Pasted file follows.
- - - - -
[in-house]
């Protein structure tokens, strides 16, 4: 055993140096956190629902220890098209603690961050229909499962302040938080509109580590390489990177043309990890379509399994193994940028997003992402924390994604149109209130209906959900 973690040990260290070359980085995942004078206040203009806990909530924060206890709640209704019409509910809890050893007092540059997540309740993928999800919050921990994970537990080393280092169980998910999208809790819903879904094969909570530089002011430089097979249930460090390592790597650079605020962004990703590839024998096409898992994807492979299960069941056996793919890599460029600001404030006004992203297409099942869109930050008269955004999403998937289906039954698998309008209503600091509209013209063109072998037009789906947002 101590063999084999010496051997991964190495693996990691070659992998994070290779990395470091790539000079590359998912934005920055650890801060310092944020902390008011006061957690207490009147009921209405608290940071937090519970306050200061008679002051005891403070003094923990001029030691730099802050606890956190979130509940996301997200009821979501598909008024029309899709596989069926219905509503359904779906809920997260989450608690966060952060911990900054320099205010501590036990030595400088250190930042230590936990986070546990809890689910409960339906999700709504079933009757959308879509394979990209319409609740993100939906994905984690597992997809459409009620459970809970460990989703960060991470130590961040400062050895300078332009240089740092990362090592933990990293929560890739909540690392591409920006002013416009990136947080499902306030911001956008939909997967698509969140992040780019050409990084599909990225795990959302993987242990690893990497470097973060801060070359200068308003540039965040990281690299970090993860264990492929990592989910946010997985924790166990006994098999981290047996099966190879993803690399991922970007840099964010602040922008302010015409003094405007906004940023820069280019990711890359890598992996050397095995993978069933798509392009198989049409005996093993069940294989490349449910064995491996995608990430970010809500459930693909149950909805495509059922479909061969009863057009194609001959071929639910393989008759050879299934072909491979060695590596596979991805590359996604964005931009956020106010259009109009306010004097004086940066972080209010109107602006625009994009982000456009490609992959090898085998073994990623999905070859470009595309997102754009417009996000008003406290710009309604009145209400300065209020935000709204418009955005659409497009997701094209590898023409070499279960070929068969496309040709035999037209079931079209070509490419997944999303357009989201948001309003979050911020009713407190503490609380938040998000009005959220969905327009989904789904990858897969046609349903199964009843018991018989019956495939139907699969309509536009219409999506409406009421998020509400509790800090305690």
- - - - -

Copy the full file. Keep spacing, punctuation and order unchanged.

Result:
[in-house]
């Protein structure tokens, strides 16, 4: 055993140096956190629902220890098209603690961050229909499962302040938080509109580590390489990177043309990890379509399994193994940028997003992402924390994604149109209130209906959900 973690040990260290070359980085995942004078206040203009806990909530924060206890709640209704019409509910809890050893007092540059997540309740993928999800919050921990994970537990080393280092169980998910999208809790819903879904094969909570530089002011430089097979249930460090390592790597650079605020962004990703590839024998096409898992994807492979299960069941056996793919890599460029600001404030006004992203297409099942869109930050008269955004999403998937289906039954698998309008209503600091509209013209063109072998037009789906947002 101590063999084999010496051997991964190495693996990691070659992998994070290779990395470091790539000079590359998912934005920055650890801060310092944020902390008011006061957690207490009147009921209405608290940071937090519970306050200061008679002051005891403070003094923990001029030691730099802050606890956190979130509940996301997200009821979501598909008024029309899709596989069926219905509503359904779906809920997260989450608690966060952060911990900054320099205010501590036990030595400088250190930042230590936990986070546990809890689910409960339906999700709504079933009757959308879509394979990209319409609740993100939906994905984690597992997809459409009620459970809970460990989703960060991470130590961040400062050895300078332009240089740092990362090592933990990293929560890739909540690392591409920006002013416009990136947080499902306030911001956008939909997967698509969140992040780019050409990084599909990225795990959302993987242990690893990497470097973060801060070359200068308003540039965040990281690299970090993860264990492929990592989910946010997985924790166990006994098999981290047996099966190879993803690399991922970007840099964010602040922008302010015409003094405007906004940023820069280019990711890359890598992996050397095995993978069933798509392009198989049409005996093993069940294989490349449910064995491996995608990430970010809500459930693909149950909805495509059922479909061969009863057009194609001959071929639910393989008759050879299934072909491979060695590596596979991805590359996604964005931009956020106010259009109009306010004097004086940066972080209010109107602006625009994009982000456009490609992959090898085998073994990623999905070859470009595309997102754009417009996000008003406290710009309604009145209400300065209020935000709204418009955005659409497009997701094209590898023409070499279960070929068969496309040709035999037209079931079209070509490419997944999303357009989201948001309003979050911020009713407190503490609380938040998000009005959220969905327009989904789904990858897969046609349903199964009843018991018989019956495939139907699969309509536009219409999506409406009421998020509400509790800090305690």